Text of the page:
The twentieth discussion examines the benefits of defining fair market rent by zip code, to make it easier for families to move to higher-opportunity neighborhoods, and weighs potential unintended costs.
Since the Housing Act of 1949 set out the goal of “a decent home and suitable living environment for every American family,” federal low-income housing policy has targeted the dual aims of improving both the physical housing unit quality and the neighborhood environment for low-income families. The Housing Choice Voucher program is expressly designed to give low-income families the choice of a better neighborhood environment.
HUD wants to expand their successful pilot for Small Area Fair Market Rents (SAFMR) to New York City. With promising outcomes in a Dallas demonstration program, HUD proposes new rules for New York City and other regions with high levels of voucher concentration to both encourage and enable voucher holders to move to areas of higher opportunity and lower poverty. This proposal is full of promise and may work well in some localities, but in a high-cost, extremely low-vacancy city like New York, it could have disastrous consequences.
While Collinson highlights important research showing that Dallas movers accessed lower poverty areas with better schools and less crime when SAFMRs came to town, his post doesn’t sufficiently emphasize the power of zip-code based subsidies to combat racial segregation and affirmatively further fair housing.
Supporting, Protecting Low Income Residents Is Essential to Ensuring Successful SAFMR Implementation
Almost 14 million people live in neighborhoods of concentrated poverty and the number is growing, nearly doubling since the year 2000. The impacts of this trend are felt most within communities of color. Recent research affirms the profound impact of place on the trajectory of our lives, and so it is distressing that so many recipients of HUD subsidized assistance live in neighborhoods of concentrated poverty.
The nineteenth discussion debates what we should do about high-poverty, distressed public housing developments in light of recent research from the Moving to Opportunity Program about the costs of concentrated poverty.
The eighteenth discussion debates the extent to which segregation exacerbated the unequal effects of the mortgage-driven financial collapse of 2007 and ways to address racial disparities in mortgage lending.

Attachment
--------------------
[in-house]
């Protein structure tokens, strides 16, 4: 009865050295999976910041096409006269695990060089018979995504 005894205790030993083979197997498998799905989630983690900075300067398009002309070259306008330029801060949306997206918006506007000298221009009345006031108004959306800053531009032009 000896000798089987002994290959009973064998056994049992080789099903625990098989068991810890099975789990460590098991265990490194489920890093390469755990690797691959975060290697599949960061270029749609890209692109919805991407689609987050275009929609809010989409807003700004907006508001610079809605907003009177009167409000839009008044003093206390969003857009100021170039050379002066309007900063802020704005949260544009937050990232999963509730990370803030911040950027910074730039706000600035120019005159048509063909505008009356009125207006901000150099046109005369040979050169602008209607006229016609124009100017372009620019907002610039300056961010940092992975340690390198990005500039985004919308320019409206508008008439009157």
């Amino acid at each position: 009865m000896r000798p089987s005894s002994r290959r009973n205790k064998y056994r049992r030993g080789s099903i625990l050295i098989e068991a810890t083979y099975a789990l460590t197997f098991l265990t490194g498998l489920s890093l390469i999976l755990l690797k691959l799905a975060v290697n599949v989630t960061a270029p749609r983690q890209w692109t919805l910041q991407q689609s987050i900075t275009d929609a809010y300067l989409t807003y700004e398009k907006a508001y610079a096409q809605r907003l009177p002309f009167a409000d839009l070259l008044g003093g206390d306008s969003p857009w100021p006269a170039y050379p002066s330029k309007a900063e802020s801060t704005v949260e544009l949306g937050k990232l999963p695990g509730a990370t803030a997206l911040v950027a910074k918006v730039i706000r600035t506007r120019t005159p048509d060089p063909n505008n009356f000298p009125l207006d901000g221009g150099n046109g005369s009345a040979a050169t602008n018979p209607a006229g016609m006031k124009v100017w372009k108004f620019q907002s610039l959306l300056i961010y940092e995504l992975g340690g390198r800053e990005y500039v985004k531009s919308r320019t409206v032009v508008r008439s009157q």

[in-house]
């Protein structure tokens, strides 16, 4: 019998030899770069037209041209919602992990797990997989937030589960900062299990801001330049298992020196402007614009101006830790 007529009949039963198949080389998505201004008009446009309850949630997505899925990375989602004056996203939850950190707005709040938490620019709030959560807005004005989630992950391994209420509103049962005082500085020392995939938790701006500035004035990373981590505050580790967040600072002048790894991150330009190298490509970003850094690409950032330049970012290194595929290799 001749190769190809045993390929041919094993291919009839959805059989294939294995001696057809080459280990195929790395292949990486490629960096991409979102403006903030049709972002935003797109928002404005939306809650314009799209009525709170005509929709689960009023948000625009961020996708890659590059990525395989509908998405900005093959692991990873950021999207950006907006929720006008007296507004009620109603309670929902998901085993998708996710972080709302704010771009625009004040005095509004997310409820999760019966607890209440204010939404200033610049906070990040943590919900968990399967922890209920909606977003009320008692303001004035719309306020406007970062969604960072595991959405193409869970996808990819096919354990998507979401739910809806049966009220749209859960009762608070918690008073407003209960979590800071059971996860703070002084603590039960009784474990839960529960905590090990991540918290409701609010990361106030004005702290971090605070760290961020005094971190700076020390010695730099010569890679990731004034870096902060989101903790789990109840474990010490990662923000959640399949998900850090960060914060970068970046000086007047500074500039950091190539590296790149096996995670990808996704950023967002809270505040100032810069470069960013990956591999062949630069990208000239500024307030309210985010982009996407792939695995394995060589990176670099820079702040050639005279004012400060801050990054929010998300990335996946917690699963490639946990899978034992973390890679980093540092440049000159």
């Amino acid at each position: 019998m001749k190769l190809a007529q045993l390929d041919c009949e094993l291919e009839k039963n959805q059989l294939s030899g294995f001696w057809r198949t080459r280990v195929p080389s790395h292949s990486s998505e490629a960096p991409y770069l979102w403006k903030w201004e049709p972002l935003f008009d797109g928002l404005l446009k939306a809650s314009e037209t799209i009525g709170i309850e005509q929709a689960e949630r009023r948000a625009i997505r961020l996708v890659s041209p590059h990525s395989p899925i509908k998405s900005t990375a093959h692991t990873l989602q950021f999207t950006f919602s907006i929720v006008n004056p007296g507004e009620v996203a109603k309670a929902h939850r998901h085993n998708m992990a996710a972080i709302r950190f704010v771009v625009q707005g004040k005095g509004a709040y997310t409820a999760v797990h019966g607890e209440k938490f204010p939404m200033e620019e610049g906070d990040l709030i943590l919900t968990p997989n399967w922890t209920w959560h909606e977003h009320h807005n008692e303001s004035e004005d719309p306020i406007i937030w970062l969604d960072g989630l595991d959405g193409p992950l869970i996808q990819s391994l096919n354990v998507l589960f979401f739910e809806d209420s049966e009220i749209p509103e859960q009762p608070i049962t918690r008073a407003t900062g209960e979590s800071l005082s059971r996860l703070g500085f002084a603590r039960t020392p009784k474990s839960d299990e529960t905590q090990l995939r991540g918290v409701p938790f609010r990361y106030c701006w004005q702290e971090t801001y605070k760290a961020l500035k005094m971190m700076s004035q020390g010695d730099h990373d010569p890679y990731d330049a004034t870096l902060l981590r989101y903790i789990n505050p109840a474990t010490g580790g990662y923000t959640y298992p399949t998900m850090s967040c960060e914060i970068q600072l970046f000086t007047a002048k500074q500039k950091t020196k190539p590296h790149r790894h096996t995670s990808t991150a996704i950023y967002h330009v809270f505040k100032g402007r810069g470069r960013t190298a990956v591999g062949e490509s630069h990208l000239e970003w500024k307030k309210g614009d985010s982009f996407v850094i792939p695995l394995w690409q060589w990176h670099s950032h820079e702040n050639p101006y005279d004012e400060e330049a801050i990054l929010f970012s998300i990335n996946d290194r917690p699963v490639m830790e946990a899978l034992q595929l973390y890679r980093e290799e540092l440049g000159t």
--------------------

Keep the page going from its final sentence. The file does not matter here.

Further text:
The seventeenth discussion debates the extent to which preferences in neighborhood residents in accessing new affordable housing promote or betray the goal of truly inclusionary communities.
The sixteenth discussion reacts to HUD’s renewed commitment to the new requirement of the Fair Housing Act to “affirmatively further fair housing.”
The fifteenth discussion explores the most effective ways to address concentrated poverty, focusing on policies that target both people and place.
The fourteenth discussion examines the policy issues underlying Texas vs. The Inclusive Communities Project: how government officials should balance the use of Low-Income Housing Tax Credit (LIHTC) allocations to create affordable homes in low-poverty neighborhoods with the use of LIHTC allocations to catalyze economic development in high-poverty neighborhoods.
The thirteenth discussion debates the significant of disparate impact liability under the Fair Housing Act, in light of the Supreme Court's deliberation in Texas Department of Housing and Community Affairs v. The Inclusive Communities Project.
The twelfth discussion weighs the controversy about "poor doors" in the context of a debate over the costs and benefits of mixed-income housing in high-cost markets.
The eleventh discussion in The Dream Revisited explores how metropolitan development patterns shaped by race and class set the stage for the events in Ferguson, MO.
The tenth discussion in the Dream Revisited debates the appropriate balance between investments to help low-income households move to neighborhoods that offer greater access to opportunity and investments to improve the quality of life in low-income neighborhoods.
The ninth discussion in The Dream Revisited analyzes segregation by income and debates the significance of the increasing isolation of the affluent.
The eighth discussion in The Dream Revisited explores how the federal Housing Choice Voucher program can most effectively improve social, educational, and economic opportunities for voucher recipients.
The seventh discussion in The Dream Revisited explores what can be learned by looking at racial and economic segregation through a comparative lens.
The sixth discussion explores how implicit bias contributes to residential segregation and whether or not awareness of implicit biases can heighten a sense of moral urgency.
The fifth discussion explores proposals to re-imagine affirmative action by focusing on neighborhood disadvantage instead of race.
The fourth discussion explores the relationship between gentrification, neighborhood integration, and public participation.
The third discussion in The Dream Revisited asks why we haven't made more progress in reducing segregation.
The second discussion on The Dream Revisited explores economic segregation in our schools and argues for its continued relevance today.
The frst discussion in The Dream Revisited asks what we mean by "integration" and why it may be a necessary strategy to acheive racial and economic equality.